Andrew Sullivan reads my article about Saul Alinsky and zeros in on this passage at the end:
If [Tea Partiers are] serious about building a real alternative to the Bush/Obama megastate, as opposed to merely being used by the Republicans and discarded as soon as the GOP is in a position to relaunch the K Street Project, the activists need to build countervailing power of their own, rooted not merely in talk radio and the Internet but in the indigenous institutions that shape people's everyday lives. In some areas—bank bailouts, eminent domain, the crackdown on civil liberties, America's imperial foreign policy—they might even reach across the invisible lines that separate their favorite segments of civil society from the churches and councils that mobilize people on the grassroots left, to work together on issues of shared concern even when they aren't about to back the same candidates.
Writes Sullivan: "If only a left/right alliance would cooperate to end the drug war, get a grand compromise on the debt, and rein in defense spending and police state creep. But seriously, does Jesse really believe that the Tea Party would do any of these things?"
My answer: The issue isn't whether "the" Tea Party will do those things. The Tea Party isn't an actual party; it's an extremely decentralized movement with room for several different points of view. It is not libertarian in itself, but it has opened a space for libertarian ideas; it includes good guys like the Campaign for Liberty, and it includes its share of scamsters and authoritarians as well. And it includes a lot of people who are not pure libertarians but are motivated by a libertarian take on one or more pressing issues. So my reply to Sullivan is that there are people down at the grassroots, meeting in restaurants and rallying outside county courthouses, who will "do any of these things." And they're the people my passage is addressed to: the ones who are "serious about building a real alternative to the Bush/Obama megastate."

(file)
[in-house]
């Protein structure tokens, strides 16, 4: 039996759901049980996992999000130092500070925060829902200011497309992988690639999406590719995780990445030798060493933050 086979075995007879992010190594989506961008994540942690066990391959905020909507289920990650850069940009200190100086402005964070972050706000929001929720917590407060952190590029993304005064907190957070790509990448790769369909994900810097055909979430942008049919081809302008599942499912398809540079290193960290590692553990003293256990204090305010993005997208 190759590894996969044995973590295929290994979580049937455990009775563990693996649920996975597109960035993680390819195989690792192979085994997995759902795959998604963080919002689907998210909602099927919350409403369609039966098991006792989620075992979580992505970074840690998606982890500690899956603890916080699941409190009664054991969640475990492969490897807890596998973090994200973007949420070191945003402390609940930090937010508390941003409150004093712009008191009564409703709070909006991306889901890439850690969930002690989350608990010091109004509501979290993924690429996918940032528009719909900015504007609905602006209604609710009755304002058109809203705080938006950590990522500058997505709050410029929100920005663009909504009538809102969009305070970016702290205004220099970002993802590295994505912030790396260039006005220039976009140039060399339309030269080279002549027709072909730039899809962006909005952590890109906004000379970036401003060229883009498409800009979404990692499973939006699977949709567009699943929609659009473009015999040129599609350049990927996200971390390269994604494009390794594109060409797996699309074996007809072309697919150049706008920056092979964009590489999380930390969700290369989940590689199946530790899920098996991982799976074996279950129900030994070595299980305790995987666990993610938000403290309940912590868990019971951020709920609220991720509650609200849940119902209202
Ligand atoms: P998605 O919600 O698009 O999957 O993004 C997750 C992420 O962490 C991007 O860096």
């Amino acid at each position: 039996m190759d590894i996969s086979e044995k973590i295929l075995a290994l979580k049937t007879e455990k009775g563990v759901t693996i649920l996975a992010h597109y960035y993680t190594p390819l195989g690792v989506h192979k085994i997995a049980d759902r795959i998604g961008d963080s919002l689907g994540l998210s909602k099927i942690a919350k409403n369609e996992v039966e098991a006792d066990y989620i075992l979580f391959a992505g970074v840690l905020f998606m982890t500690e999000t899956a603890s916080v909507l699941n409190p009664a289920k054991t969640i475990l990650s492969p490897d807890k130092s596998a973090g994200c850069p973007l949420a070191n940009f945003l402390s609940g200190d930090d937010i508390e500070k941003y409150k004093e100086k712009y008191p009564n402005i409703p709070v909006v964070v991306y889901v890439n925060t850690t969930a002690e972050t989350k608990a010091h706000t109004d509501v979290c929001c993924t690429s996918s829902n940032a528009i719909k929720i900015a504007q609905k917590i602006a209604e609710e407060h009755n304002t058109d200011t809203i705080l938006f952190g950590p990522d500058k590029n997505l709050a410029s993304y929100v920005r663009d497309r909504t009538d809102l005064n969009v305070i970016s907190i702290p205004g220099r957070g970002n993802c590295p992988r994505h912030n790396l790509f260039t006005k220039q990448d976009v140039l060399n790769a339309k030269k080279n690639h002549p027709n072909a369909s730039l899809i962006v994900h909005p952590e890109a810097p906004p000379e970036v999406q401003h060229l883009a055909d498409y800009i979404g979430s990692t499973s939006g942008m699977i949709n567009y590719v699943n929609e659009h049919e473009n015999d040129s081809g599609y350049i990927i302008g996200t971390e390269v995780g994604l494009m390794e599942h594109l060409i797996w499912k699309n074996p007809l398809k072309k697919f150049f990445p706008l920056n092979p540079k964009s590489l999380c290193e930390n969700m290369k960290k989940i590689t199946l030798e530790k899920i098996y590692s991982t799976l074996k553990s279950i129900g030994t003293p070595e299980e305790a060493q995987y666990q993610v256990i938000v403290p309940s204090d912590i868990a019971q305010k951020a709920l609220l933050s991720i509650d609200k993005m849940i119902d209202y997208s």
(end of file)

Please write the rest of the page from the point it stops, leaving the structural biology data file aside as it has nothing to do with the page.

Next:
Sullivan asks me to "name a tea party candidate" who supports a laundry list of libertarian positions—you can click through to his post for the whole litany. It's a curious question to ask when I've just urged activists to mobilize "on issues of shared concern even when they aren't about to back the same candidates." I'm more interested in building movements that can pressure elected officials who don't agree with me than I am in electing officials who do agree with me. Sure, I'll cheer for the Ron Pauls and Gary Johnsons who are out there, and for that matter for less libertarian pols whose flaws are outweighed by the flaws of their opponents. But in general it's more effective to assemble coalitions around issues than coalitions around candidates.
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